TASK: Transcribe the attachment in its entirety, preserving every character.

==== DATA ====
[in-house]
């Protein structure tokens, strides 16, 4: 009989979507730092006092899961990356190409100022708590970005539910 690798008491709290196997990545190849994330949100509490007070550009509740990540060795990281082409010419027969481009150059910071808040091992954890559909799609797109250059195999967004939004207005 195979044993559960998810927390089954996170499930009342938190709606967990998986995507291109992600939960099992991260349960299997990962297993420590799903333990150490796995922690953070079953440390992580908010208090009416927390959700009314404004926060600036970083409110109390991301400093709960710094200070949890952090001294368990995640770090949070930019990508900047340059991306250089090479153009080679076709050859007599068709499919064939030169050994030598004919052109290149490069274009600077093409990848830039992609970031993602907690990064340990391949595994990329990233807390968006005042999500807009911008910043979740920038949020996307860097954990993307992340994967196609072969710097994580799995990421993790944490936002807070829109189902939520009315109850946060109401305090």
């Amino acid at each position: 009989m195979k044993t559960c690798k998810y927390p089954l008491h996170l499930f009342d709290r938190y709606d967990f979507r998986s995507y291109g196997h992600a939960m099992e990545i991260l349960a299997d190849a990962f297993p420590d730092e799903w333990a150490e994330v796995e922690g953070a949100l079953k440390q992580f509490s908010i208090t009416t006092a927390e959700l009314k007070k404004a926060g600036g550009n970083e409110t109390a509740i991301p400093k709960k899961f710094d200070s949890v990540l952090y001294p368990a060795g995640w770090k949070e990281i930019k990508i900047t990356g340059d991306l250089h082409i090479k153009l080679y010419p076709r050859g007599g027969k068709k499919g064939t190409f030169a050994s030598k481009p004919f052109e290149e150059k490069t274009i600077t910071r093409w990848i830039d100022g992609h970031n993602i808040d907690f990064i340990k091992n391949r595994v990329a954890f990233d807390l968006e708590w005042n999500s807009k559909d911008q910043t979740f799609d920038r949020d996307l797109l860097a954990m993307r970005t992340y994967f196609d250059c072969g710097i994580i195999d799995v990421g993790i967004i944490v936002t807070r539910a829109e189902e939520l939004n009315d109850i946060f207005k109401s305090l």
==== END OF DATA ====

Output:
[in-house]
């Protein structure tokens, strides 16, 4: 009989979507730092006092899961990356190409100022708590970005539910 690798008491709290196997990545190849994330949100509490007070550009509740990540060795990281082409010419027969481009150059910071808040091992954890559909799609797109250059195999967004939004207005 195979044993559960998810927390089954996170499930009342938190709606967990998986995507291109992600939960099992991260349960299997990962297993420590799903333990150490796995922690953070079953440390992580908010208090009416927390959700009314404004926060600036970083409110109390991301400093709960710094200070949890952090001294368990995640770090949070930019990508900047340059991306250089090479153009080679076709050859007599068709499919064939030169050994030598004919052109290149490069274009600077093409990848830039992609970031993602907690990064340990391949595994990329990233807390968006005042999500807009911008910043979740920038949020996307860097954990993307992340994967196609072969710097994580799995990421993790944490936002807070829109189902939520009315109850946060109401305090």
């Amino acid at each position: 009989m195979k044993t559960c690798k998810y927390p089954l008491h996170l499930f009342d709290r938190y709606d967990f979507r998986s995507y291109g196997h992600a939960m099992e990545i991260l349960a299997d190849a990962f297993p420590d730092e799903w333990a150490e994330v796995e922690g953070a949100l079953k440390q992580f509490s908010i208090t009416t006092a927390e959700l009314k007070k404004a926060g600036g550009n970083e409110t109390a509740i991301p400093k709960k899961f710094d200070s949890v990540l952090y001294p368990a060795g995640w770090k949070e990281i930019k990508i900047t990356g340059d991306l250089h082409i090479k153009l080679y010419p076709r050859g007599g027969k068709k499919g064939t190409f030169a050994s030598k481009p004919f052109e290149e150059k490069t274009i600077t910071r093409w990848i830039d100022g992609h970031n993602i808040d907690f990064i340990k091992n391949r595994v990329a954890f990233d807390l968006e708590w005042n999500s807009k559909d911008q910043t979740f799609d920038r949020d996307l797109l860097a954990m993307r970005t992340y994967f196609d250059c072969g710097i994580i195999d799995v990421g993790i967004i944490v936002t807070r539910a829109e189902e939520l939004n009315d109850i946060f207005k109401s305090l």